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dispute
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The Autobiography of Benjamin Franklin
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dispute
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The Autobiography of Benjamin Franklin
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  • I took the contrary side, perhaps a little for dispute’s sake.
  • I had caught it by reading my father’s books of dispute about religion.
  • Our disputes were often brought before our father, and I fancy I was either generally in the right, or else a better pleader, because the judgment was generally in my favor.
  • But I was scarce fifteen, when, after doubting by turns of several points, as I found them disputed in the different books I read, I began to doubt of Revelation itself.
  • While we were disputing this, a waiter came to tell me two gentlemen below desir’d to speak with me.
  • You know I love disputing; it is one of my greatest pleasures; however, to show the regard I have for your counsel, I promise you I will, if possible, avoid them.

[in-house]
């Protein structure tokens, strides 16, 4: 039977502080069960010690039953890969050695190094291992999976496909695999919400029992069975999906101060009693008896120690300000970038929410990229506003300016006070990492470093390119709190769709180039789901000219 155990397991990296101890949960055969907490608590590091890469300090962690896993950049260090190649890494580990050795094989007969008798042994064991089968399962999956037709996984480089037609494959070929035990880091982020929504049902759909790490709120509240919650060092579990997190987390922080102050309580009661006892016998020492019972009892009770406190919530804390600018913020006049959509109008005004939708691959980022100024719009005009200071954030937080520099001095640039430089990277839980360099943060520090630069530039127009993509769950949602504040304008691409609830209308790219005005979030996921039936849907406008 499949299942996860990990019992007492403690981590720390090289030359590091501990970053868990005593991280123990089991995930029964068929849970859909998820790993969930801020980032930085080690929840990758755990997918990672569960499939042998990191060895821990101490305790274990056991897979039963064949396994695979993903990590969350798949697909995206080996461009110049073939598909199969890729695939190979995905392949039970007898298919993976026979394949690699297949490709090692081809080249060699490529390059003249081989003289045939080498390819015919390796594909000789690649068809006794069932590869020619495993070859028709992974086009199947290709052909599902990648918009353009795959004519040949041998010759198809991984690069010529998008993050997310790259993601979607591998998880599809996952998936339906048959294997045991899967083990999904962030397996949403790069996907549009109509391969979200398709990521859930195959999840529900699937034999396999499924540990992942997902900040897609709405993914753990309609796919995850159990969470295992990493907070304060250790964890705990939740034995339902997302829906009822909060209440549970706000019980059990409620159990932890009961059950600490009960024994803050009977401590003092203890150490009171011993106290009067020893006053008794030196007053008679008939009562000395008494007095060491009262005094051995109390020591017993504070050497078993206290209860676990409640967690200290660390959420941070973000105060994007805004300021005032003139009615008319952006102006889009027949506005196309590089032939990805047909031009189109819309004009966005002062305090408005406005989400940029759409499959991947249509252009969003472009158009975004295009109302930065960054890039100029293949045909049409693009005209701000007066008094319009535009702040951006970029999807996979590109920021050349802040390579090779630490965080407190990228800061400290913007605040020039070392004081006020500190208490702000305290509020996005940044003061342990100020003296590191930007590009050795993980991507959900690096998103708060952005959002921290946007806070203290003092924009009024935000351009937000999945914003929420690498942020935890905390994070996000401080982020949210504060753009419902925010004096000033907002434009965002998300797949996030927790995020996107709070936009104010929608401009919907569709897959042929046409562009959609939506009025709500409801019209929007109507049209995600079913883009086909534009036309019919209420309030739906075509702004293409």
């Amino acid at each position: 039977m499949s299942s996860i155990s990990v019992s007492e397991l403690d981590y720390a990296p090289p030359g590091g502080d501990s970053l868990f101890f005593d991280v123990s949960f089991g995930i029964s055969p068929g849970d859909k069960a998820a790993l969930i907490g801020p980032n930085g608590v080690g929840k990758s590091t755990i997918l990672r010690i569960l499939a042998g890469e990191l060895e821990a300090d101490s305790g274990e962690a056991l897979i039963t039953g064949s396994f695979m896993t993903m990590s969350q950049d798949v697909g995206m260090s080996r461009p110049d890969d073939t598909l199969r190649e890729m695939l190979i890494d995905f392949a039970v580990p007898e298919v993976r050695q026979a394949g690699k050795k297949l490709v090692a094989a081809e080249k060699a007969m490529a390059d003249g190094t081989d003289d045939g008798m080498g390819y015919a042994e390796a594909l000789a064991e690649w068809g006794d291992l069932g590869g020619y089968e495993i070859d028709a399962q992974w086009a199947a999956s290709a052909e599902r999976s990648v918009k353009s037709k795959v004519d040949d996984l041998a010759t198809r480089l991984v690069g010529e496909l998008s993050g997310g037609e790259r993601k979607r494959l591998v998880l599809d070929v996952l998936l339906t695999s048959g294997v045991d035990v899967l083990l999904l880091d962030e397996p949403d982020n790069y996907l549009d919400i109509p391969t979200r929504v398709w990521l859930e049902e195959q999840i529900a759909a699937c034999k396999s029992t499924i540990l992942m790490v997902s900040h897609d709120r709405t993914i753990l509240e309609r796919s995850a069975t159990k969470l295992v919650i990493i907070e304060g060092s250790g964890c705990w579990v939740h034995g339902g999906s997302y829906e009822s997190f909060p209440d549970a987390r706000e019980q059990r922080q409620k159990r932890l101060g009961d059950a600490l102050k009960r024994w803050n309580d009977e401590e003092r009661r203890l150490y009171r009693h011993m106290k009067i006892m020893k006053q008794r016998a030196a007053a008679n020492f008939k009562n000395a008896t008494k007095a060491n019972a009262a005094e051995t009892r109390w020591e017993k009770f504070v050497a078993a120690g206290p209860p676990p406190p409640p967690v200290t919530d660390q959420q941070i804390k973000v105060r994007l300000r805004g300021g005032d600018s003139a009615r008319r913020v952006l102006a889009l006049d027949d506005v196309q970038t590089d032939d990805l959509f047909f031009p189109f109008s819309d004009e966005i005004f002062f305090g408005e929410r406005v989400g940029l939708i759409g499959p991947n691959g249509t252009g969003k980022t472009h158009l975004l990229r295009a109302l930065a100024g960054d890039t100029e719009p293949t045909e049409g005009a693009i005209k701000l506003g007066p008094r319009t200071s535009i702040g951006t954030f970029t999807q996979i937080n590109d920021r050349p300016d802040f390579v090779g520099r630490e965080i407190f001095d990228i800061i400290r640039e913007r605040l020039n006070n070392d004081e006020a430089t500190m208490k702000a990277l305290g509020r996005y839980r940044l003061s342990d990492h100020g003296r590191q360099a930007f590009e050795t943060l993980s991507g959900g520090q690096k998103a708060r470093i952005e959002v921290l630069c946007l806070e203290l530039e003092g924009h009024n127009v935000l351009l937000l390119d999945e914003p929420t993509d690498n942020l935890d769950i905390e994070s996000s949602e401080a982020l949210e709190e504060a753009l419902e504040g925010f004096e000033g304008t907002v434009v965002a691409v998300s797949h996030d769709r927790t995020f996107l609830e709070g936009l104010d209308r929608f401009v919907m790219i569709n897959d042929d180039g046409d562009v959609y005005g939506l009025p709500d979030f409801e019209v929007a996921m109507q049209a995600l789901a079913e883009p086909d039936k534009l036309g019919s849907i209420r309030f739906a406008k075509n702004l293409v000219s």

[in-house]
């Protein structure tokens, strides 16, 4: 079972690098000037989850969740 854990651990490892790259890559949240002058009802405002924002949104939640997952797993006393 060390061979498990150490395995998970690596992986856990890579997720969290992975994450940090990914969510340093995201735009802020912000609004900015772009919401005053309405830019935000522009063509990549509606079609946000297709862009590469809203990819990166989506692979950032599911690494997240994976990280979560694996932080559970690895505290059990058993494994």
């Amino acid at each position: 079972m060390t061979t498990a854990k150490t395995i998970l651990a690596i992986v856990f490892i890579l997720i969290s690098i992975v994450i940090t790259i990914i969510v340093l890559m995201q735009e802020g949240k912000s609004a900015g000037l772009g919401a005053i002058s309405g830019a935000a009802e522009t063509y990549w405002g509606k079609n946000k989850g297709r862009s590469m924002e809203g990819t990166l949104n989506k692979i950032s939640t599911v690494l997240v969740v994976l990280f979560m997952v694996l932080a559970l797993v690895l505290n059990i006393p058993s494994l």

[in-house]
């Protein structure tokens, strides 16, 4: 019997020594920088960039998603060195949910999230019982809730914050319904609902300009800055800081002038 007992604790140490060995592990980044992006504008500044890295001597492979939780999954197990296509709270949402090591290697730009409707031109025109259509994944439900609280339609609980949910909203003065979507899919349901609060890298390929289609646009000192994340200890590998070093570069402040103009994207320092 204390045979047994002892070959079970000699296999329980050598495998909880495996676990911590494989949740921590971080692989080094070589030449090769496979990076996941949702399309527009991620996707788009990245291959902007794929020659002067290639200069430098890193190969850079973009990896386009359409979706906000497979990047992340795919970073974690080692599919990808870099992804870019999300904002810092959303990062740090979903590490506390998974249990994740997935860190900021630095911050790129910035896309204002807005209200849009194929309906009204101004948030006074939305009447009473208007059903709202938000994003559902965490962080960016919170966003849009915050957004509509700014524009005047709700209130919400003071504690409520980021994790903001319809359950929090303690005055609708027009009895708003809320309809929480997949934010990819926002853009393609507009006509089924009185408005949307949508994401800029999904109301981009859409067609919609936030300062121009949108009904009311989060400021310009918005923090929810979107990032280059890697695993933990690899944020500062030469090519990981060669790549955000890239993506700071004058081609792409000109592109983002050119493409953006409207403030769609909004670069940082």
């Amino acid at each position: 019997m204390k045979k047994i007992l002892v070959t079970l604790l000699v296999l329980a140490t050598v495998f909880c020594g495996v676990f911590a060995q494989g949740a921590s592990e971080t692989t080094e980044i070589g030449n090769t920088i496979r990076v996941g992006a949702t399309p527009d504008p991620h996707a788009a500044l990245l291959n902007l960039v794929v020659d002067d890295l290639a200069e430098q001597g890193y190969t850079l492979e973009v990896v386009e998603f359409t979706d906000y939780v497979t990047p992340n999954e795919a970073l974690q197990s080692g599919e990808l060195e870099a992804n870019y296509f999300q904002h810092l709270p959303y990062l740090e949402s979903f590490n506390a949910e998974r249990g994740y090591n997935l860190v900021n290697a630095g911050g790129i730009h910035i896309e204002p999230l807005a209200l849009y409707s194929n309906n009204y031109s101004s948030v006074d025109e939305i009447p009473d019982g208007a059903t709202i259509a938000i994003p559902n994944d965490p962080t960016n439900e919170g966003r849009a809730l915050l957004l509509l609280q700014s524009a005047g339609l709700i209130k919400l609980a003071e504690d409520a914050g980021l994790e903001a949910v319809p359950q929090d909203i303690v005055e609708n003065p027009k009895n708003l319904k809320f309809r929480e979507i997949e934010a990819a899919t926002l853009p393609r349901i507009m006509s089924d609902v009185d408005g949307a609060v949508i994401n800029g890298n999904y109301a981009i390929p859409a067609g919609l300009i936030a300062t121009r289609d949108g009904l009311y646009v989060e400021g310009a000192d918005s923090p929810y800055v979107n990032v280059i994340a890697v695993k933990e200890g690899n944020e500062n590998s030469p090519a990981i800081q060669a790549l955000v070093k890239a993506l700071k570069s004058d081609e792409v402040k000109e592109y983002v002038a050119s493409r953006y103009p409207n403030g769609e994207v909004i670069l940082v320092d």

• I was conscious of an impropriety in my disputing with a military man in matters of his profession, and said no more.
  • He brought a commission to supersede Mr. Hamilton, who, tir’d with the disputes his proprietary instructions subjected him to, had resign’d.
  • I said, "No; you may, on the contrary, have a very comfortable one, if you will only take care not to enter into any dispute with the Assembly."
  • He had some reason for loving to dispute, being eloquent, an acute sophister, and, therefore, generally successful in argumentative conversation.
  • While I was intent on improving my language, I met with an English grammar (I think it was Greenwood’s), at the end of which there were two little sketches of the arts of rhetoric and logic, the latter finishing with a specimen of a dispute in the Socratic method; and soon after I procur’d Xenophon’s Memorable Things of Socrates, wherein there are many instances of the same method.